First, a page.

Marsad Al-Raqaba’s efforts have been followed by others. Encouraged by the region’s year of uprisings, activists have acquired an increasingly diminishing tolerance for security forces’ control over creative expression. Only last week, the Skeyes Center for Media and Cultural Freedom (SKeyes)—an organization established in 2007 by the Samir Kassir Foundation to monitor and publicize violations of freedom of the press and artistic expression in the Levant—launched Mamnou3 (“Prohibited”), a mockumentary series that parodies the internal workings of the DGSG’s censorship department. In one clip, an officer of the Directorate smiles smugly as he edits a famous theater director’s script, pleased with his own creativity in altering the text to suit “public morals.” Since Lebanon lacks Internet regulation, SKeyes hopes to avoid a possible ban by focusing the campaign online and promoting it via social media platforms. Although it is too early to gauge whether Mamnou3 will provoke a backlash from the General Directorate, the campaign has already received considerable media attention in Lebanon and beyond, and the first three episodes released on YouTube have already attracted almost 11,000 views in the week since their release. Seven additional episodes are planned.
Both SKeyes and Marsad Al-Raqaba call for ending the General Directorate’s lack of oversight and establishing instead an independent regulatory body to apply a rating system for films or plays. The new body would also receive complaints after works have been screened or staged and rule on whether or not the work should be censored—rather than the current practice of censoring a film or play while still under production.
Daunting challenges remain, and a number of forces impede progress: an intransigent political class, aggressive security forces unwilling to surrender arbitrary powers, and conservative citizens who worry about uncensored creative expression. Civil society organizations will have to put aside their differences and work harder at coordinating their efforts—much like the defenders of censorship have; in the early 2000s, religious leaders established the Commission to Preserve Values in an effort to monitor media ethics and morals. The organization has made a number of complaints to the office of the public prosecutor regarding scantily clad women in TV programs and on billboards, and has called on the state to preserve “people’s dignity” and to censor TV programs, films and publications. In its most recent statement on May 23, the commission called on the media to practice self-censorship and on the government to ensure media compliance with ethical standards. Significantly, the statement began by describing the military establishment as the “custodian” of Lebanon—linking between censorship and the security forces.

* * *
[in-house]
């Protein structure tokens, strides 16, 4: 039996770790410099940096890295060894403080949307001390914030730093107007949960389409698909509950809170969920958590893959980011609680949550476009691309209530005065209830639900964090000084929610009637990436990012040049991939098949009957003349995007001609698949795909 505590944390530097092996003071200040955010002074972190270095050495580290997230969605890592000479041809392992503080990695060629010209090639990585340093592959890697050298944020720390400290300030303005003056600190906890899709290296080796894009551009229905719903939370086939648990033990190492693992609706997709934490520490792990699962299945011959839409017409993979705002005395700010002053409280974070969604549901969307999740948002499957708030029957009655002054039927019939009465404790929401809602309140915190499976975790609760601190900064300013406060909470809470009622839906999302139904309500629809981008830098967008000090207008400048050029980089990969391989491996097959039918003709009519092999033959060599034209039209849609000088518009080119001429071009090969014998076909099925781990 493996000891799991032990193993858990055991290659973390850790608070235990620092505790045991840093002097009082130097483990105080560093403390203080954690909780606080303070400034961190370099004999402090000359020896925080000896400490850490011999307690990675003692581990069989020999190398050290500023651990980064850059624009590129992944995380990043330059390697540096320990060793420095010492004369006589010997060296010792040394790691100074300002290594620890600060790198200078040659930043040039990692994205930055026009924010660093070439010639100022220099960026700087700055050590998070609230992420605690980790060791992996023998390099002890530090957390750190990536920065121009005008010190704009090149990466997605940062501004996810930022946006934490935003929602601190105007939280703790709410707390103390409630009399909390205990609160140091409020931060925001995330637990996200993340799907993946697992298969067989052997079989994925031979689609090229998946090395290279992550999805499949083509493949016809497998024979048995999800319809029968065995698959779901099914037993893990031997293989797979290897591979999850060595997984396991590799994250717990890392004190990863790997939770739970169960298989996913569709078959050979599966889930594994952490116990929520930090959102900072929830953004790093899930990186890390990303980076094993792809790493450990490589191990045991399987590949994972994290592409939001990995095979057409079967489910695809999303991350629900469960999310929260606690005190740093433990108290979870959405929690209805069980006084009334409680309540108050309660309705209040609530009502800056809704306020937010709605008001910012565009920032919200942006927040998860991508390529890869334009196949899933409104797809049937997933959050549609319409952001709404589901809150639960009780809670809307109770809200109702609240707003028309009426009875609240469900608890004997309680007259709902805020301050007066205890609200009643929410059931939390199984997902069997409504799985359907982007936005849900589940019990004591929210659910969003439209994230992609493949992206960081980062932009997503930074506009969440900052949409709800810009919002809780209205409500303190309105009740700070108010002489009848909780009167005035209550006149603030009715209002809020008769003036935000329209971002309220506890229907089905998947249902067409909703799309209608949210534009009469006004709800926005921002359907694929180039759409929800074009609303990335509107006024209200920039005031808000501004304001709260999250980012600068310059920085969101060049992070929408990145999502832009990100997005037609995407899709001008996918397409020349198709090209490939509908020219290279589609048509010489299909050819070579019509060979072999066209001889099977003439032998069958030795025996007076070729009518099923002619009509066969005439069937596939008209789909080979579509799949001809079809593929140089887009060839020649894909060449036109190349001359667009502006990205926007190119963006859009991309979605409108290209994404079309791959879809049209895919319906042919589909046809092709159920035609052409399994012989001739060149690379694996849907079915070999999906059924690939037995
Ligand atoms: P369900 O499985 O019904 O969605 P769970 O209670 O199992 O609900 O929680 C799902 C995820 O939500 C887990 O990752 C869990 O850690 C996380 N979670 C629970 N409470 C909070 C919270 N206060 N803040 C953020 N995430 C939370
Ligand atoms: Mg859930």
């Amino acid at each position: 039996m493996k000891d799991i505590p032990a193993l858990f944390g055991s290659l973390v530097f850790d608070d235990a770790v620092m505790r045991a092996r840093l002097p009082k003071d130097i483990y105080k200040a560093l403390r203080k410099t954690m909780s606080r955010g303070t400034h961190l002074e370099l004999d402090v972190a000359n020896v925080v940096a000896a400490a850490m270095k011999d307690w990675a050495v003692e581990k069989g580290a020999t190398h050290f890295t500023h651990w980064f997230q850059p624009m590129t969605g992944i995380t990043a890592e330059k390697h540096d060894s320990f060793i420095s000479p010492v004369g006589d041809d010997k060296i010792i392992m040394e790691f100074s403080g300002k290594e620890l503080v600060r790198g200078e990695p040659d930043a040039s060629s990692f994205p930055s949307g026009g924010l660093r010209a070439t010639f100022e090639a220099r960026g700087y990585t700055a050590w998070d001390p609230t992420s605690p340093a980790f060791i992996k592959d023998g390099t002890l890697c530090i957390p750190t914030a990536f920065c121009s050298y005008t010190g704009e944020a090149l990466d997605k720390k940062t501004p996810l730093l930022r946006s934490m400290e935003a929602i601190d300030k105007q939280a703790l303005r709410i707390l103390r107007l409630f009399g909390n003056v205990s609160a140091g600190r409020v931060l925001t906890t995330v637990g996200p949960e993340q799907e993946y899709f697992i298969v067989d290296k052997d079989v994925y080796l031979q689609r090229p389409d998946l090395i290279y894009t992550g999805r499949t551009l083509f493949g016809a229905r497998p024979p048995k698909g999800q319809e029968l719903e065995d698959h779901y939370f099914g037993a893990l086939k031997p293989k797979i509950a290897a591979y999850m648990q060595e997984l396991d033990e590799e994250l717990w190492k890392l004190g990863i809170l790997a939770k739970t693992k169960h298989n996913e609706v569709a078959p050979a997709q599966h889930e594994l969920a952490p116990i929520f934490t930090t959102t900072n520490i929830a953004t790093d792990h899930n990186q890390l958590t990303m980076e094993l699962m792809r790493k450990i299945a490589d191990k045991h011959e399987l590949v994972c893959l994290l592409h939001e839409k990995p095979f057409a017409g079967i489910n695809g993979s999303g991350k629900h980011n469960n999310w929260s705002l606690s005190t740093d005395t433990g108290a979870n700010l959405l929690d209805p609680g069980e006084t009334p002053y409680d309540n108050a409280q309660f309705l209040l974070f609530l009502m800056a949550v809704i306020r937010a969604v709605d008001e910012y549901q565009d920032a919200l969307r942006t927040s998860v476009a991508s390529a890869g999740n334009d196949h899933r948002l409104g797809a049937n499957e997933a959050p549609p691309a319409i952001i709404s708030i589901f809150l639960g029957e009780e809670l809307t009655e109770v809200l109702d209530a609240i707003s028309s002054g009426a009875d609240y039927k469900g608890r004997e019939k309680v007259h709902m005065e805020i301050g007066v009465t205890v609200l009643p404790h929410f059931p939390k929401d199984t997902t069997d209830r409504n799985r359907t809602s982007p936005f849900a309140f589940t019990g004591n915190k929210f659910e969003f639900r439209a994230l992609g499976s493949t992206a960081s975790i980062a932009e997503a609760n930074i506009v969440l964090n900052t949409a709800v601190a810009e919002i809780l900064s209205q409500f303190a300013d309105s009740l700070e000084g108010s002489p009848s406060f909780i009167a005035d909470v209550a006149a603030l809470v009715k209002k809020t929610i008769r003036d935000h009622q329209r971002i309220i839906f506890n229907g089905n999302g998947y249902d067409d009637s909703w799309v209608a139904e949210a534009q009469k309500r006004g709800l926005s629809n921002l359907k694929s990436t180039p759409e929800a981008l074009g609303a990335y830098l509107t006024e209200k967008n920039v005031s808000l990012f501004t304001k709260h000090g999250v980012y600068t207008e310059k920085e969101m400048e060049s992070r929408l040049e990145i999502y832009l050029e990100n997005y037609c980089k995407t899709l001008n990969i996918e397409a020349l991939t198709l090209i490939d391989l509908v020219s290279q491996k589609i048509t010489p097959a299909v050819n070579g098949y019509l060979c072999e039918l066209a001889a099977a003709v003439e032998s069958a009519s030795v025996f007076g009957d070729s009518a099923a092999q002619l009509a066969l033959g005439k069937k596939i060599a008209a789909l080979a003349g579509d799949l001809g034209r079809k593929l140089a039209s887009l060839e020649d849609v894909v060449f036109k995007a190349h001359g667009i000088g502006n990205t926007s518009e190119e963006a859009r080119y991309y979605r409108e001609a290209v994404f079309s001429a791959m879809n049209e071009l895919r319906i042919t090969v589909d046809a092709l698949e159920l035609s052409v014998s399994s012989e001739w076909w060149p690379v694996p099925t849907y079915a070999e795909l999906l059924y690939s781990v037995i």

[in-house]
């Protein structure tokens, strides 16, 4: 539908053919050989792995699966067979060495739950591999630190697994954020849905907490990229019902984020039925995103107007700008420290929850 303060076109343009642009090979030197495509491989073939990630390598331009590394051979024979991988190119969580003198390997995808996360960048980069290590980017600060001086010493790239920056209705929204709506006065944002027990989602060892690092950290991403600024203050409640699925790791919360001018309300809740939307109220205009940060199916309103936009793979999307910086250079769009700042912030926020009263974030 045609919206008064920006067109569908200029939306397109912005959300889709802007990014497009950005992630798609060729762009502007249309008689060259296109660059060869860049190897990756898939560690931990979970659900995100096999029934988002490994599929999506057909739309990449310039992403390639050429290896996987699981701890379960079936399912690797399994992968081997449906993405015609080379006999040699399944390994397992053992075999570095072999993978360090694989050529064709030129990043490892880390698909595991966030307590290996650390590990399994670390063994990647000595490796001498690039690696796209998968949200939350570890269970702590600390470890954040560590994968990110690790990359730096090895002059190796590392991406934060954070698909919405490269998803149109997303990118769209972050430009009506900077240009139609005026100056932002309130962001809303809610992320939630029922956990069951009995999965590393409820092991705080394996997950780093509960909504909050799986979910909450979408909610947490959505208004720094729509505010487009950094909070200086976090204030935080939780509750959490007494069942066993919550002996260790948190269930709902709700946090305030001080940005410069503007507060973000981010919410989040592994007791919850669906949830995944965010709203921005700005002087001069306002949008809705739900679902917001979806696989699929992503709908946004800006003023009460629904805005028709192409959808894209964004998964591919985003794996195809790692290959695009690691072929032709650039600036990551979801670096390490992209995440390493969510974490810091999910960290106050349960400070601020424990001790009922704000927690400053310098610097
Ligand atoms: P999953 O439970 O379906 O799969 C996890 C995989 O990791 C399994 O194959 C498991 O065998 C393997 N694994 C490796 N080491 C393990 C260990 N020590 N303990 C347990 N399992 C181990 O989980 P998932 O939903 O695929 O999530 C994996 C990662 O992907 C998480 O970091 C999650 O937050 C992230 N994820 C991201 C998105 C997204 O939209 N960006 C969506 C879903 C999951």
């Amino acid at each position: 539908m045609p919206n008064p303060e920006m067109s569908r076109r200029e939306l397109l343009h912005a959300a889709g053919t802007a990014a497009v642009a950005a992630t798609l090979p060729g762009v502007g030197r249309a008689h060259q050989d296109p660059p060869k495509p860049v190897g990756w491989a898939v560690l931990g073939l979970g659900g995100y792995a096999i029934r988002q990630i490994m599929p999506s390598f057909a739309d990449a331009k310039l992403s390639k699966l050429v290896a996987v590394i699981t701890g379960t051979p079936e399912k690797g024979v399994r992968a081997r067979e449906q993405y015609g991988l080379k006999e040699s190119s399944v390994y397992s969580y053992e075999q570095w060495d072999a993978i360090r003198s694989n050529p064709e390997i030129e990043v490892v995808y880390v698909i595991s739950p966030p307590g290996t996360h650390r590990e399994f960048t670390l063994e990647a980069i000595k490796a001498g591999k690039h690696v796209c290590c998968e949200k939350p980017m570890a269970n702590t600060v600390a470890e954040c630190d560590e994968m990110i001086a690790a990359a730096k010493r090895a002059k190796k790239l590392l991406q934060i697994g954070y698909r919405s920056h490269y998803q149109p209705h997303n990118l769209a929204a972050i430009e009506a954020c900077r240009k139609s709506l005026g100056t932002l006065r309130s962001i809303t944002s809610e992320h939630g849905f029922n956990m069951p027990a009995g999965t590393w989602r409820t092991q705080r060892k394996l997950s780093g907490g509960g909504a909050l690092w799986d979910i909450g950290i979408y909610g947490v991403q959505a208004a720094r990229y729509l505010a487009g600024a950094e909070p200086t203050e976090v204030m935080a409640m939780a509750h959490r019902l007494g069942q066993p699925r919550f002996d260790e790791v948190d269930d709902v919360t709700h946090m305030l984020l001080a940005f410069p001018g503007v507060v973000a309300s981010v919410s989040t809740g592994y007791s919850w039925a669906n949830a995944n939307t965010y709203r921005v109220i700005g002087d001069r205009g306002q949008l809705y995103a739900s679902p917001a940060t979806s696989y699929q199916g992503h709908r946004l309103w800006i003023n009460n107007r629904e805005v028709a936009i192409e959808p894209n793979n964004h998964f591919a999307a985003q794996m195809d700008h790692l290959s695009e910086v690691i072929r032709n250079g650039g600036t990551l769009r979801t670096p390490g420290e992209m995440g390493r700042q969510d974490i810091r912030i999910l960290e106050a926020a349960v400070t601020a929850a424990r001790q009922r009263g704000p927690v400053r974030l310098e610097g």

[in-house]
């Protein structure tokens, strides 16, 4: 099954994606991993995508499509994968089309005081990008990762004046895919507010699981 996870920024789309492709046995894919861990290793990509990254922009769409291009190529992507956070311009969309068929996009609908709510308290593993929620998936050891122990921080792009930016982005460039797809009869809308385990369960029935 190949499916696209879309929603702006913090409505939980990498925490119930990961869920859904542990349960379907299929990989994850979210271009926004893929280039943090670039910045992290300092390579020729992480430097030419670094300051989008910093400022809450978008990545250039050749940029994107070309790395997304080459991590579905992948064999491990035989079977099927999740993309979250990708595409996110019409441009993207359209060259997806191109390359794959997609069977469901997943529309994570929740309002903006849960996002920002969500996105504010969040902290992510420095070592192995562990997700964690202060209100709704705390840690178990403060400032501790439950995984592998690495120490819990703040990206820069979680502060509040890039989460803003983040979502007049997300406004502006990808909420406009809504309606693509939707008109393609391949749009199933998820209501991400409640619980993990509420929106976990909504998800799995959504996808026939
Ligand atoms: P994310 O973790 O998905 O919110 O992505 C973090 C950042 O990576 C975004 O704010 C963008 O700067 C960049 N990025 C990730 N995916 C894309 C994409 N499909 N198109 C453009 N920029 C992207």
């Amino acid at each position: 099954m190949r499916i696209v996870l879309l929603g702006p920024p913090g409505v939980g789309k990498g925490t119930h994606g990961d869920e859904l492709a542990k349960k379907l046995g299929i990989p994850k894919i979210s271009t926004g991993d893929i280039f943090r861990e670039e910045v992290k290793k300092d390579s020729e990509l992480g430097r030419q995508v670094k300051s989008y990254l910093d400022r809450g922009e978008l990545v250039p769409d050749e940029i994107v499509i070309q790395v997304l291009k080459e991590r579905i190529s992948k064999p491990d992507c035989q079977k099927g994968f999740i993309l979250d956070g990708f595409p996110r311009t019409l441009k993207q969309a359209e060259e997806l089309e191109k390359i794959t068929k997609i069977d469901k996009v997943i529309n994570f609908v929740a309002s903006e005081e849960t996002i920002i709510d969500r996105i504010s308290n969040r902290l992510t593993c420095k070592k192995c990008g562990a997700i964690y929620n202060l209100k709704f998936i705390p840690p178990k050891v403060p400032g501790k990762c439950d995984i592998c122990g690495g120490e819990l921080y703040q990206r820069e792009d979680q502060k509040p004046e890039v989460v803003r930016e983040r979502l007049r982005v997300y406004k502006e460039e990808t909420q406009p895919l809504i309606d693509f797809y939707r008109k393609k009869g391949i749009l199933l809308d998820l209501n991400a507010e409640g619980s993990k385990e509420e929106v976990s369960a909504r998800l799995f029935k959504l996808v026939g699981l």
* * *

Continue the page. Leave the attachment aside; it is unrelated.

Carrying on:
Despite this, there remains much hope. In the past two years, thanks to Marsad al-Raqaba’s efforts, the previously-opaque censoring process is much clearer—and knowledge of it is half the battle. A number of government officials have lent their support; former Minister of Culture Tarek Mitri’s pressure helped to reverse the ban on the film version of Persepolis (which had been banned because it allegedly displeased the head of DGSG General Wafiq Jizzini—who is purportedly close to Hezbollah). Former Minister of the Interior Ziad Baroud also tried to stop the DGSG from cutting the scene mentioned above from One Man Village. Mitri has also been a vocal supporter of abolishing pre-production censorship to allow films and all cultural products to circulate freely.
And as the ongoing Mamnou3 campaign itself shows, creative expression is alive and kicking in Lebanon—as are creative ways around the censors’ excisions.
Doreen Khoury is a program manager at the Beirut office of the Heinrich Boell Foundation. Her work focuses on electoral reform, censorship, and social media. In September she will begin a fellowship at the German Institute for International and Security Affairs (SWP) in Berlin.